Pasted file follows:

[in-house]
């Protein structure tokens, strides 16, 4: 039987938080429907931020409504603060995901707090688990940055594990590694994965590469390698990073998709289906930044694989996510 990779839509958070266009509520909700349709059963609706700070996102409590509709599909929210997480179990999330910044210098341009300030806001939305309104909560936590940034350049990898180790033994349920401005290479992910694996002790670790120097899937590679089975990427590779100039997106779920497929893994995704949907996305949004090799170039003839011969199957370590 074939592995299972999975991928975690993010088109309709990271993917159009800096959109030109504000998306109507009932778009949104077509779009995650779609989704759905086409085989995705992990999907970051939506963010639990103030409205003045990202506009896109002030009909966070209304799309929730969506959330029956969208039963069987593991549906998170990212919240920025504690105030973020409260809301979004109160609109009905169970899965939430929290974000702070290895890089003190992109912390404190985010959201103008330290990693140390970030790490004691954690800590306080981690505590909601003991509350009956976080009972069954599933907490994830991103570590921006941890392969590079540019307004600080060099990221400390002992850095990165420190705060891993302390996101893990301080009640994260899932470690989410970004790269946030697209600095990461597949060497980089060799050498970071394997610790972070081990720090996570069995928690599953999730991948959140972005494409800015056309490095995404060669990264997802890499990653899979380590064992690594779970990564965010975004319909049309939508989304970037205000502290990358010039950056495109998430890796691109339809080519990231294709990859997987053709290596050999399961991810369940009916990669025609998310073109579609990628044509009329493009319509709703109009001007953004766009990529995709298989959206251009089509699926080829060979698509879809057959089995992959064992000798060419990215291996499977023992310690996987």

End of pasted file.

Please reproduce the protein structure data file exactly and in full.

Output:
[in-house]
């Protein structure tokens, strides 16, 4: 039987938080429907931020409504603060995901707090688990940055594990590694994965590469390698990073998709289906930044694989996510 990779839509958070266009509520909700349709059963609706700070996102409590509709599909929210997480179990999330910044210098341009300030806001939305309104909560936590940034350049990898180790033994349920401005290479992910694996002790670790120097899937590679089975990427590779100039997106779920497929893994995704949907996305949004090799170039003839011969199957370590 074939592995299972999975991928975690993010088109309709990271993917159009800096959109030109504000998306109507009932778009949104077509779009995650779609989704759905086409085989995705992990999907970051939506963010639990103030409205003045990202506009896109002030009909966070209304799309929730969506959330029956969208039963069987593991549906998170990212919240920025504690105030973020409260809301979004109160609109009905169970899965939430929290974000702070290895890089003190992109912390404190985010959201103008330290990693140390970030790490004691954690800590306080981690505590909601003991509350009956976080009972069954599933907490994830991103570590921006941890392969590079540019307004600080060099990221400390002992850095990165420190705060891993302390996101893990301080009640994260899932470690989410970004790269946030697209600095990461597949060497980089060799050498970071394997610790972070081990720090996570069995928690599953999730991948959140972005494409800015056309490095995404060669990264997802890499990653899979380590064992690594779970990564965010975004319909049309939508989304970037205000502290990358010039950056495109998430890796691109339809080519990231294709990859997987053709290596050999399961991810369940009916990669025609998310073109579609990628044509009329493009319509709703109009001007953004766009990529995709298989959206251009089509699926080829060979698509879809057959089995992959064992000798060419990215291996499977023992310690996987």